Republicans in Congress have reached a crossroads – they must decide if they are a governing party or one so beholden to its ideological fringe that it is incapable of doing the basic work of a legislative body. How the party answers that question will determine not only the direction of policy on key issues and Republican prospects for reelection next year, but who will be president in 2013.
It is obvious that the Tea Party phenomenon has rocked Republican politics; pushing an already conservative party much further to the right and bringing into it a vast number of new members who are highly energized and deeply ideological, but very inexperienced at politics and not very knowledgeable about how Congress operates on a day-to-day basis. This has proven deeply frustrating to many veteran Republican legislators.
I have long sought a good explanation for where the Tea Party came from and the source of its intensity. Toward this end, I have been reading newly-elected Sen. Rand Paul’s (R-KY) book, “The Tea Party Goes to Washington.” He is, of course, a Tea Party favorite; son of another Tea Party favorite, Rep. Ron Paul (R-TX); and someone who got elected by opposing the GOP establishment in Kentucky, including Senate Minority Leader Mitch McConnell.
According to Sen. Paul, much of what drives the Tea Party is sort of a delayed reaction to the disappointing presidency of George W. Bush. In a revealing passage from his book, Paul says:
“Imagine this – what if there had never been a President George W. Bush, and when Bill Clinton left office he was immediately replaced with Barack Obama. Now imagine Obama had governed from 2000 to 2008 exactly as Bush did – doubling the size of government, doubling the debt, expanding federal entitlements and education, starting the Iraq war – the whole works. To make matters worse, imagine that for a portion of that time, the Democrats actually controlled all three branches of government. Would Republicans have given Obama and his party a free pass in carrying out the exact same agenda as Bush? It’s hard to imagine this being the case, given the grief Bill Clinton got from Republicans.”
This argument hits close to home for me because after 30 years of working in Republican politics, including for Ronald Reagan and Rand’s father, I became deeply alienated from the party for the very reasons Rand explains. The final straw for me was the way Republicans rammed the Medicare Part D program into law in 2003. This took place at the very moment when the Medicare program was starting to seriously hemorrhage money. It was grossly irresponsible to add massively to its deficit largely for the purpose of buying re-election for Bush and his party in 2004.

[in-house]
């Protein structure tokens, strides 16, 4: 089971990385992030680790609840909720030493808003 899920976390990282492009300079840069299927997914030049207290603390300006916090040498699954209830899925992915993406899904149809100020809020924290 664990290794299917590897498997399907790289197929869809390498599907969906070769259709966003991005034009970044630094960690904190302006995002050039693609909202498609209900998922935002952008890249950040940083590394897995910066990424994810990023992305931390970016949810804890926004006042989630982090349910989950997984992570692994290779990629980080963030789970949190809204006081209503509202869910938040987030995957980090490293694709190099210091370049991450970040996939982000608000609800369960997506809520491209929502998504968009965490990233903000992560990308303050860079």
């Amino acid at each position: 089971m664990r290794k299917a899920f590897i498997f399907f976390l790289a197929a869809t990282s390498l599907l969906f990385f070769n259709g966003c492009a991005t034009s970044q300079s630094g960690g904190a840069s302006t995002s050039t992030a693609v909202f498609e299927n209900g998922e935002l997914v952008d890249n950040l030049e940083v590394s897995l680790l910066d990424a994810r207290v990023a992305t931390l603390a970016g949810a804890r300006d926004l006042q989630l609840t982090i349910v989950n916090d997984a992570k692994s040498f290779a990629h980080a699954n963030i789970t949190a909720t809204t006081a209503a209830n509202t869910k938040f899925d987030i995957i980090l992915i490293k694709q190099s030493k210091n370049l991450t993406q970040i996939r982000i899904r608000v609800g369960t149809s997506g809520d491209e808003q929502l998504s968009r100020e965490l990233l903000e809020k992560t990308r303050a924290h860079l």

voted for Medicare Part D, such as Paul Ryan,
treated as if they are paragons of fiscal responsibility.
This year, Medicare Part D will add about $55 billion to the deficit – far more than can be saved with all the budget cuts Republicans can possibly hope to achieve in fiscal 2011. Furthermore, it annoys me to see so many of those who voted for Medicare Part D, such as House Budget Committee chairman Paul Ryan (R-Wisc.), treated as if they are paragons of fiscal responsibility. In fact, their concern for excessive spending is highly selective, directed almost entirely at programs supported by Democrats primarily to undercut their political support, not because they care so much about deficits.
My disgust with the GOP became so intense after the Medicare Part D debacle, I wrote a book on the subject. I thought if conservatives broke with Bush at that time and adopted a more Tea Party-like approach to getting our fiscal house in order that it might stave off the political disasters I saw looming in 2006 and 2008.
Republicans preferred to kill the messenger, leading to my permanent estrangement from both the party and the conservative movement. But perhaps my effort wasn’t entirely for naught. Apparently, one of the few readers of my book was Rand Paul, who quotes me saying this:
“The point is that George W. Bush has never demonstrated any interest in shrinking the size of government. And on many occasions, he has increased government significantly. Yet if there is anything that defines conservatism in America, it is hostility to government expansion. The idea of big government conservatism, a term often used to describe Bush’s philosophy, is a contradiction in terms.”
So why is it that I have been disdainful of the Tea Party from its first manifestation in early 2009? The main reason is that so many of its members simply don’t know what they are talking about; they seem to think that strong opinions are a substitute for facts, research and analysis. Consequently, many Tea Party members hold views on various topics that are, frankly, nuts, and these views have been embraced by some Republican voters as well.